Monday, December 31, 2007

Where she goes, we go says cancer girl's mum

KERRY WILLIAMSON - The Dominion Post | Saturday, 27 October 2007

ROSS GIBLIN/The Dominion Post

UNCERTAIN FUTURE: Lea White and Bianca, 4, who has acute lymphoblastic leukaemia. If she requires treatment outside Wellington, Mrs White says the family will move, too.

Lea White fears she may have to uproot her family and move them out of Wellington to ensure her young daughter lives to see her fifth birthday.

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She and husband Terence fear that, if four-year-old leukaemia patient Bianca gets sicker than she already is, she may need tertiary care.

But with Wellington Hospital unlikely to offer that for at least six months after the resignation of its only two cancer child specialists, that would mean a trip to clinics in either Auckland or Christchurch.

It would also mean a long stay for Bianca well away from the comforts of home, her parents and eight-month-old sister, Caitlyn.

"It's just so much easier to have her treated here, but now with no oncologist we just don't know what's going to happen," Mrs White, of Papakowhai, Porirua, said.

"If she had to go somewhere else, there's no way I would separate her from the family. I am not prepared to split up the family unit, so we would all move together.

"In the back of your mind you can't be unprepared. If it does come to that, we are going to have to consider it - there's no other way."

Bianca was found to have acute lymphoblastic leukaemia in June, two weeks before her fourth birthday.

Her treatments do not yet require her to travel out of Wellington. However, with the resignation of paediatric oncologist Anne Mitchell last week, the Whites are concerned that could change.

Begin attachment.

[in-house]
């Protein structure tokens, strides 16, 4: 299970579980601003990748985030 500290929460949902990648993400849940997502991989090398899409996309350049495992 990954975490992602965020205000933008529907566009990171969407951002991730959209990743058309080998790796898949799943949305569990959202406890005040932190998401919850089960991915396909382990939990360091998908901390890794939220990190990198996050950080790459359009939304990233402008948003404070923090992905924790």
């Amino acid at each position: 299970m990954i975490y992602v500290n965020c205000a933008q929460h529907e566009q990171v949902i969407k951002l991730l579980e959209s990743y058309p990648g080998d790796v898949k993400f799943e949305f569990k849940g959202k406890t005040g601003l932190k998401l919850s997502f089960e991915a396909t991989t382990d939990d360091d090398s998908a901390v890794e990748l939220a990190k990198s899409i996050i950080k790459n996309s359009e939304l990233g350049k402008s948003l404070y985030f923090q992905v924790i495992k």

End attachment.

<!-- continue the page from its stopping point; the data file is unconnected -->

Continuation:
Early in her treatment, Bianca had to spent 34 nights in isolation at Wellington Hospital to protect her from the risk of infection.

Her parents fear that, if she needed isolation again, it would be in an unfamiliar ward well away from home.

"My daughter is only four," Mrs White said. "It took her a really long time to get used to everybody here. If we have to be stuck in Christchurch, her whole life would be her illness."

Capital and Coast District Health Board is advertising for two new paediatric oncologists and is negotiating a partnership deal with Canterbury DHB. However, Wellington's child cancer clinic is unlikely to offer advanced care for at least six months.

Dr Mitchell, who was not available for comment yesterday, was involved in Bianca's treatment from the beginning.

Mrs White says she is devastated that her daughter's oncologist is leaving, and is angry that the situation at Wellington Hospital has reached this point.

She hopes a replacement for Dr Mitchell can be found soon, and that a commitment will be made to ensuring tertiary treatment is available in Wellington long-term. "I want them to consider that it's people they are dealing with."

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